Oh how Thriller Guy envies the lucky writer who has his book’s ending in mind before he even starts writing. TG has been in this position a number of times, and it feels like having money in the bank. But he’s also been in the position where he just starts writing and prays that by the end he will have figured it all out. Both methods can work, and writers must always be open to the idea that ending you originally envision can change, even radically along the way. TG assures nervous writers that you will always come up with an ending; it really can be magical when you come up with something you never thought about but once thought proves to be exactly right.
Mickey Spillane said, “The first page sells the book, the last page sells the next book.” Wise words. TG wishes he had a formula for writing endings that would guarantee success every time, but he doesn’t. Some major points to remember, though…
Make sure that all loose ends are tied up, unless the book is going to be a series, in which case leave a few untied. Have the ending be satisfying: Good does not always have to triumph completely over Evil, but it must be weighted heavily on the good side. There can be sadness in an ending as long as it is of the elegiac kind and hope is triumphant. Good cannot win through bogus deeds or lucky breaks: Victory must be earned. In the end, characters must be wiser, even if they are sadder, than when the book began.
Here are fifteen great endings from fifteen excellent books.
...you must go on, I can’t go on, I’ll go on. –Samuel Beckett, The Unnamable (1953; trans. Samuel Beckett)
So we beat on, boats against the current, borne back ceaselessly into the past. –F. Scott Fitzgerald, The Great Gatsby (1925)
...I was a Flower of the mountain yes when I put the rose in my hair like the Andalusian girls used or shall I wear a red yes and how he kissed me under the Moorish wall and I thought well as well him as another and then I asked him with my eyes to ask again yes and then he asked me would I yes to say yes my mountain flower and first I put my arms around him yes and drew him down to me so he could feel my breasts all perfume yes and his heart was going like mad and yes I said yes I will Yes. –James Joyce, Ulysses (1922)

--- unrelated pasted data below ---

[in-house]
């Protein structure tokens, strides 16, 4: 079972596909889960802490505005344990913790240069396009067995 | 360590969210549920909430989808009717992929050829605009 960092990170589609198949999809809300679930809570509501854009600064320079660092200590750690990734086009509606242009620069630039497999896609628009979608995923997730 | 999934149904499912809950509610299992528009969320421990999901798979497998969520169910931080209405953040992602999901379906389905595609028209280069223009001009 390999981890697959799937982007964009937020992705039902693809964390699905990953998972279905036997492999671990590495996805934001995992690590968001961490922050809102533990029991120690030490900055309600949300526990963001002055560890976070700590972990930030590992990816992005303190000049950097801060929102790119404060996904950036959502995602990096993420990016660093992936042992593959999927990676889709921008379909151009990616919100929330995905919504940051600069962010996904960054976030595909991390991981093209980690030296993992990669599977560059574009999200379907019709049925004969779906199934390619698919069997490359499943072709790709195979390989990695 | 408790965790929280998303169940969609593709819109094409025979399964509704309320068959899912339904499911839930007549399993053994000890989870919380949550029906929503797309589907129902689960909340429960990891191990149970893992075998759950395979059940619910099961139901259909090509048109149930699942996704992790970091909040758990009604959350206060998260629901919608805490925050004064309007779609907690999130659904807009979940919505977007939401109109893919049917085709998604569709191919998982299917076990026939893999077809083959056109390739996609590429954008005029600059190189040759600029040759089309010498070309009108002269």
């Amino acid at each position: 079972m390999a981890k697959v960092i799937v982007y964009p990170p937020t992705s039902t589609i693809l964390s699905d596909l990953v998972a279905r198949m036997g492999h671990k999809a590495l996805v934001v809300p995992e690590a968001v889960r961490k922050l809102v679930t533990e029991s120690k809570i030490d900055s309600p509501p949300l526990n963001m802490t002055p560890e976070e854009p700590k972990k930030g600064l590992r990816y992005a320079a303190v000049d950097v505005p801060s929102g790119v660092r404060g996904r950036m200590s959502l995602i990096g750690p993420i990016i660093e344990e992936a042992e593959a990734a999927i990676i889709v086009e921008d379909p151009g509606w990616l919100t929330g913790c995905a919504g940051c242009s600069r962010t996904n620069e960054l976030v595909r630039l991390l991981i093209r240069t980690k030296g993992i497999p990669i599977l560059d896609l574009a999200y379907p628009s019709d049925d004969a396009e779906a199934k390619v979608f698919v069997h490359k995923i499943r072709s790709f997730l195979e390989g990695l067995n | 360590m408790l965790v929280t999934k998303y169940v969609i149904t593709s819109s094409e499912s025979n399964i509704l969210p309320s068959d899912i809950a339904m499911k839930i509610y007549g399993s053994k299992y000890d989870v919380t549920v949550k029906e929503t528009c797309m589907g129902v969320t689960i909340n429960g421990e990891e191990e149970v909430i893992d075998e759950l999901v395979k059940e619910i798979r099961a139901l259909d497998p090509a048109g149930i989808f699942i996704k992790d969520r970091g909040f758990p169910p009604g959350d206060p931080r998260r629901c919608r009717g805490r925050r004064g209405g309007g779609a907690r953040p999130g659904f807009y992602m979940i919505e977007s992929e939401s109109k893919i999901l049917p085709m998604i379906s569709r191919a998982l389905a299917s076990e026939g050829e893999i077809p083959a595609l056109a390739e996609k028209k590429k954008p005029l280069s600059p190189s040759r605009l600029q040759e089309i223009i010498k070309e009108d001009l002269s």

So in America when the sun goes down and I sit on the old broken-down river pier watching the long, long skies over New Jersey and sense all that raw land that rolls in one unbelievable huge bulge over to the West Coast, and all that road going, all the people dreaming in the immensity of it, and in Iowa I know by now the children must be crying in the land where they let the children cry, and tonight the stars’ll be out, and don’t you know that God is Pooh Bear? the evening star must be drooping and shedding her sparkler dims on the prairie, which is just before the coming of complete night that blesses the earth, darkens all rivers, cups the peaks and folds the final shore in, and nobody, nobody knows what’s going to happen to anybody besides the forlorn rags of growing old, I think of Dean Moriarty, I even think of Old Dean Moriarty the father we never found, I think of Dean Moriarty. –Jack Kerouac, On the Road (1957)
Lastly, she pictured to herself how this same little sister of hers would, in the after-time, be herself a grown woman; and how she would keep, through all her riper years, the simple and loving heart of her childhood; and how she would gather about her other little children, and make their eyes bright and eager with many a strange tale, perhaps even with the dream of Wonderland of long ago; and how she would feel with all their simple sorrows, and find a pleasure in all their simple joys, remembering her own child-life, and the happy summer days. –Lewis Carroll, Alice’s Adventures in Wonderland (1865)
He was soon borne away by the waves and lost in darkness and distance. –Mary Shelley, Frankenstein (1818)
It was a fine cry—loud and long—but it had no bottom and it had no top, just circles and circles of sorrow. –Toni Morrison, Sula (1973
I never saw any of them again—except the cops. No way has yet been invented to say goodbye to them. –Raymond Chandler, The Long Goodbye (1953)
He heard the ring of steel against steel as a far door clanged shut. –Richard Wright, Native Son (1940)
He never sleeps, the judge. He is dancing, dancing. He says that he will never die. –Cormac McCarthy, Blood Meridian (1985)
That’s it. The sun in the evening. The moon at dawn. The still voice. –John Hawkes, Second Skin (1964)
So that, in the end, there was no end. –Patrick White, The Tree of Man (1955
And he couldn’t do it. He could not fucking die. How could he leave? How could he go? Everything he hated was here. –Philip Roth, Sabbath’s Theater (1995)
Somebody threw a dead dog after him down the ravine. –Malcolm Lowry,
Under the Volcano (1947)
“GOOD GRIEF—IT’S DADDY!” –Terry Southern and Mason Hoffenberg, Candy (1958)
TG will leave you with perhaps his greatest writing tip, certainly his greatest ending-writing tip: Always tie the end to the beginning. Go back and read the opening of your book, and then make your ending come full circle. You will leave your readers satisfied, which is the greatest gift you can give them. They will appreciate it, and they will read your next book.
And so endeth the series, Five (or so) Mistakes Thriller Writers Make.